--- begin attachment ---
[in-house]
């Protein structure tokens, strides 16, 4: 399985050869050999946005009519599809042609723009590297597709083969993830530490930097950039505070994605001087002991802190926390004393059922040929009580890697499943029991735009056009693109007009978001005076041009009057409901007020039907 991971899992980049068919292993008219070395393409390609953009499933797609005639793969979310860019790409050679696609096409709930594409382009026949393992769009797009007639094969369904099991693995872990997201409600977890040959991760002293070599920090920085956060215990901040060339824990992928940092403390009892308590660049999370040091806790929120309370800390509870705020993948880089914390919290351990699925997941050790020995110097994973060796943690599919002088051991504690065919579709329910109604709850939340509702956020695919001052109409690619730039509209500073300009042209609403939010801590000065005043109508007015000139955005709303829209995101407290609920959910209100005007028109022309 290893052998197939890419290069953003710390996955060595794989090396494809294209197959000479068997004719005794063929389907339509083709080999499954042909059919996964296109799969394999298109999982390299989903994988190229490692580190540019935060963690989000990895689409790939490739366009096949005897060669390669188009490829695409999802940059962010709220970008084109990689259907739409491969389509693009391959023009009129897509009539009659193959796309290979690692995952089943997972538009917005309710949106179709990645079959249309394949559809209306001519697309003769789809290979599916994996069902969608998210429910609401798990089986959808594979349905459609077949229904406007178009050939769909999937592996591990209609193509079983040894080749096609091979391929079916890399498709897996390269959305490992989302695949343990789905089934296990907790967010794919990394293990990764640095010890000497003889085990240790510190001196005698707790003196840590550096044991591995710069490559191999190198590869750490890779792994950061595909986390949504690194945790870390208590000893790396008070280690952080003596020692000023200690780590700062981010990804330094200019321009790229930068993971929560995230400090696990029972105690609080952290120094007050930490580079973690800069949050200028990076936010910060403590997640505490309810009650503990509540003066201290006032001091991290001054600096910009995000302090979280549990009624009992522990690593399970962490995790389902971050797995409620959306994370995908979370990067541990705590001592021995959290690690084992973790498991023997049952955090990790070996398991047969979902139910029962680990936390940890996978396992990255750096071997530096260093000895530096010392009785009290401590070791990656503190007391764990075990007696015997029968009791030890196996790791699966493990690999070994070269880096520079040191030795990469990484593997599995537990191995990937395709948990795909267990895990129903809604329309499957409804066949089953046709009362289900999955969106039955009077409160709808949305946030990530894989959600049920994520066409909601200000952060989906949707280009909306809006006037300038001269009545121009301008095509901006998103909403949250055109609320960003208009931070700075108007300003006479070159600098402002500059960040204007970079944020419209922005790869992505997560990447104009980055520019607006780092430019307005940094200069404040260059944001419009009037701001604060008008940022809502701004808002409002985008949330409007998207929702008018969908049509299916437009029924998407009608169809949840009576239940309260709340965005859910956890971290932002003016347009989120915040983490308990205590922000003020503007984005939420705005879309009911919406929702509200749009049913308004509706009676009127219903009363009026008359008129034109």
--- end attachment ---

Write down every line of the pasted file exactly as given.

[in-house]
């Protein structure tokens, strides 16, 4: 399985050869050999946005009519599809042609723009590297597709083969993830530490930097950039505070994605001087002991802190926390004393059922040929009580890697499943029991735009056009693109007009978001005076041009009057409901007020039907 991971899992980049068919292993008219070395393409390609953009499933797609005639793969979310860019790409050679696609096409709930594409382009026949393992769009797009007639094969369904099991693995872990997201409600977890040959991760002293070599920090920085956060215990901040060339824990992928940092403390009892308590660049999370040091806790929120309370800390509870705020993948880089914390919290351990699925997941050790020995110097994973060796943690599919002088051991504690065919579709329910109604709850939340509702956020695919001052109409690619730039509209500073300009042209609403939010801590000065005043109508007015000139955005709303829209995101407290609920959910209100005007028109022309 290893052998197939890419290069953003710390996955060595794989090396494809294209197959000479068997004719005794063929389907339509083709080999499954042909059919996964296109799969394999298109999982390299989903994988190229490692580190540019935060963690989000990895689409790939490739366009096949005897060669390669188009490829695409999802940059962010709220970008084109990689259907739409491969389509693009391959023009009129897509009539009659193959796309290979690692995952089943997972538009917005309710949106179709990645079959249309394949559809209306001519697309003769789809290979599916994996069902969608998210429910609401798990089986959808594979349905459609077949229904406007178009050939769909999937592996591990209609193509079983040894080749096609091979391929079916890399498709897996390269959305490992989302695949343990789905089934296990907790967010794919990394293990990764640095010890000497003889085990240790510190001196005698707790003196840590550096044991591995710069490559191999190198590869750490890779792994950061595909986390949504690194945790870390208590000893790396008070280690952080003596020692000023200690780590700062981010990804330094200019321009790229930068993971929560995230400090696990029972105690609080952290120094007050930490580079973690800069949050200028990076936010910060403590997640505490309810009650503990509540003066201290006032001091991290001054600096910009995000302090979280549990009624009992522990690593399970962490995790389902971050797995409620959306994370995908979370990067541990705590001592021995959290690690084992973790498991023997049952955090990790070996398991047969979902139910029962680990936390940890996978396992990255750096071997530096260093000895530096010392009785009290401590070791990656503190007391764990075990007696015997029968009791030890196996790791699966493990690999070994070269880096520079040191030795990469990484593997599995537990191995990937395709948990795909267990895990129903809604329309499957409804066949089953046709009362289900999955969106039955009077409160709808949305946030990530894989959600049920994520066409909601200000952060989906949707280009909306809006006037300038001269009545121009301008095509901006998103909403949250055109609320960003208009931070700075108007300003006479070159600098402002500059960040204007970079944020419209922005790869992505997560990447104009980055520019607006780092430019307005940094200069404040260059944001419009009037701001604060008008940022809502701004808002409002985008949330409007998207929702008018969908049509299916437009029924998407009608169809949840009576239940309260709340965005859910956890971290932002003016347009989120915040983490308990205590922000003020503007984005939420705005879309009911919406929702509200749009049913308004509706009676009127219903009363009026008359008129034109």